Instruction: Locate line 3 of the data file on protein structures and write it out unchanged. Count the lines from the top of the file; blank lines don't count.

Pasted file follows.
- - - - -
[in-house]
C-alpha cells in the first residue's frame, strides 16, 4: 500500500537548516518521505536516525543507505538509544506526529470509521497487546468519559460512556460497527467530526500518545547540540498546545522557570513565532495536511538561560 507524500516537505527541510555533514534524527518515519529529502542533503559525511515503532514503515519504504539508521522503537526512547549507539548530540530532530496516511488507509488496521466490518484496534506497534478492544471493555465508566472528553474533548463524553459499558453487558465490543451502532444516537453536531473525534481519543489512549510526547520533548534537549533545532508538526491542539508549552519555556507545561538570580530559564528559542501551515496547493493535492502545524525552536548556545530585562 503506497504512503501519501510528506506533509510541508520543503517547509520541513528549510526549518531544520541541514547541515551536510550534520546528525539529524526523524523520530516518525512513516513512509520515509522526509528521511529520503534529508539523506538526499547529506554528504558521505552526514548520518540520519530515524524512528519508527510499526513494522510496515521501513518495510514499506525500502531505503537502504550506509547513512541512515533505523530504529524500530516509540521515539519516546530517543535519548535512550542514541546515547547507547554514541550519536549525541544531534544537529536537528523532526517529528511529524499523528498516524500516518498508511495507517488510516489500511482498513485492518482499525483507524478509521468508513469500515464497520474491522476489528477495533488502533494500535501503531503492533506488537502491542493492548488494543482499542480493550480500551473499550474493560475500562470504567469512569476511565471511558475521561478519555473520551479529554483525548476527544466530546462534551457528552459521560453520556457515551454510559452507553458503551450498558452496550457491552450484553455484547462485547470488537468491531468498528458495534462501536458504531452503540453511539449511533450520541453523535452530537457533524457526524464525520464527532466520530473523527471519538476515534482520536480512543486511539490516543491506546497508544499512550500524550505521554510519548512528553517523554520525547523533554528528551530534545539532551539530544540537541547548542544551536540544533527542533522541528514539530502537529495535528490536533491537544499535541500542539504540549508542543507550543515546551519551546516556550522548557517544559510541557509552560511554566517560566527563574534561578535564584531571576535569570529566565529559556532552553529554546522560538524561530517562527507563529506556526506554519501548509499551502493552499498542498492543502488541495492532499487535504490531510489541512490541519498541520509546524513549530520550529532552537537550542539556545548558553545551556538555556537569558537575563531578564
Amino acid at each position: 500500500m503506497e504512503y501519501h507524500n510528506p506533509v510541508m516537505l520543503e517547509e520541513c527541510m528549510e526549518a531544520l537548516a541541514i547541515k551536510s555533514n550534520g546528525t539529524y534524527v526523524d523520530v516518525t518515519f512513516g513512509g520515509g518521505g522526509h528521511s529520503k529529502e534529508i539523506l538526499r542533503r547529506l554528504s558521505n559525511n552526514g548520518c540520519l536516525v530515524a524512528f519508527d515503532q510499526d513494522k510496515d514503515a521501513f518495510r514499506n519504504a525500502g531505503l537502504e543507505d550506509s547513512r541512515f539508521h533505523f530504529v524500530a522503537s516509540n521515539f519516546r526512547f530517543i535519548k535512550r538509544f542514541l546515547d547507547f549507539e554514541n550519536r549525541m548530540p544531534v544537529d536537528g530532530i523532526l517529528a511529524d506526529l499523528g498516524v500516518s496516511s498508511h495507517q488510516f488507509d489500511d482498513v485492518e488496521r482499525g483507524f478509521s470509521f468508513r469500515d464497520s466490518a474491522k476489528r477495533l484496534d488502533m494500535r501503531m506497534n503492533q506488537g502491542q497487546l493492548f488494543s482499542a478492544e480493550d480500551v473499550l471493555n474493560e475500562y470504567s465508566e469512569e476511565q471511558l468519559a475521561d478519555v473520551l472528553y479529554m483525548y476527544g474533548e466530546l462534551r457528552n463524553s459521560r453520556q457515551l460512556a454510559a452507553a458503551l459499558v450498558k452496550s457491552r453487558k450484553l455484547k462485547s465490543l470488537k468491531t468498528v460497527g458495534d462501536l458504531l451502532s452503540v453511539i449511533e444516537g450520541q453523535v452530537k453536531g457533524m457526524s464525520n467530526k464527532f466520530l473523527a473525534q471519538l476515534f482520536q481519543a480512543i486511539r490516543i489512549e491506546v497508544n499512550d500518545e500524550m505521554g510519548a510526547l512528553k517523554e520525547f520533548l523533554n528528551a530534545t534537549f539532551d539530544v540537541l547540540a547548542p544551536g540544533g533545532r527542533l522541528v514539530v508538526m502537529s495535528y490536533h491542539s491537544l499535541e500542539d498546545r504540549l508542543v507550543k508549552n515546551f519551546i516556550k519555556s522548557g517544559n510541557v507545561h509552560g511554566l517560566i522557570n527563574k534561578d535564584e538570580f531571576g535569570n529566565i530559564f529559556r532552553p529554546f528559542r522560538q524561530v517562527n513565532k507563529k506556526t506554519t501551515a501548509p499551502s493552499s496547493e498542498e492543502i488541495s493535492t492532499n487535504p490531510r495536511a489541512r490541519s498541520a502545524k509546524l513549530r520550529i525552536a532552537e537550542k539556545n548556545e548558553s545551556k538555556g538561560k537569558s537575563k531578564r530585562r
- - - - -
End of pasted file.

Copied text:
Amino acid at each position: 500500500m503506497e504512503y501519501h507524500n510528506p506533509v510541508m516537505l520543503e517547509e520541513c527541510m528549510e526549518a531544520l537548516a541541514i547541515k551536510s555533514n550534520g546528525t539529524y534524527v526523524d523520530v516518525t518515519f512513516g513512509g520515509g518521505g522526509h528521511s529520503k529529502e534529508i539523506l538526499r542533503r547529506l554528504s558521505n559525511n552526514g548520518c540520519l536516525v530515524a524512528f519508527d515503532q510499526d513494522k510496515d514503515a521501513f518495510r514499506n519504504a525500502g531505503l537502504e543507505d550506509s547513512r541512515f539508521h533505523f530504529v524500530a522503537s516509540n521515539f519516546r526512547f530517543i535519548k535512550r538509544f542514541l546515547d547507547f549507539e554514541n550519536r549525541m548530540p544531534v544537529d536537528g530532530i523532526l517529528a511529524d506526529l499523528g498516524v500516518s496516511s498508511h495507517q488510516f488507509d489500511d482498513v485492518e488496521r482499525g483507524f478509521s470509521f468508513r469500515d464497520s466490518a474491522k476489528r477495533l484496534d488502533m494500535r501503531m506497534n503492533q506488537g502491542q497487546l493492548f488494543s482499542a478492544e480493550d480500551v473499550l471493555n474493560e475500562y470504567s465508566e469512569e476511565q471511558l468519559a475521561d478519555v473520551l472528553y479529554m483525548y476527544g474533548e466530546l462534551r457528552n463524553s459521560r453520556q457515551l460512556a454510559a452507553a458503551l459499558v450498558k452496550s457491552r453487558k450484553l455484547k462485547s465490543l470488537k468491531t468498528v460497527g458495534d462501536l458504531l451502532s452503540v453511539i449511533e444516537g450520541q453523535v452530537k453536531g457533524m457526524s464525520n467530526k464527532f466520530l473523527a473525534q471519538l476515534f482520536q481519543a480512543i486511539r490516543i489512549e491506546v497508544n499512550d500518545e500524550m505521554g510519548a510526547l512528553k517523554e520525547f520533548l523533554n528528551a530534545t534537549f539532551d539530544v540537541l547540540a547548542p544551536g540544533g533545532r527542533l522541528v514539530v508538526m502537529s495535528y490536533h491542539s491537544l499535541e500542539d498546545r504540549l508542543v507550543k508549552n515546551f519551546i516556550k519555556s522548557g517544559n510541557v507545561h509552560g511554566l517560566i522557570n527563574k534561578d535564584e538570580f531571576g535569570n529566565i530559564f529559556r532552553p529554546f528559542r522560538q524561530v517562527n513565532k507563529k506556526t506554519t501551515a501548509p499551502s493552499s496547493e498542498e492543502i488541495s493535492t492532499n487535504p490531510r495536511a489541512r490541519s498541520a502545524k509546524l513549530r520550529i525552536a532552537e537550542k539556545n548556545e548558553s545551556k538555556g538561560k537569558s537575563k531578564r530585562r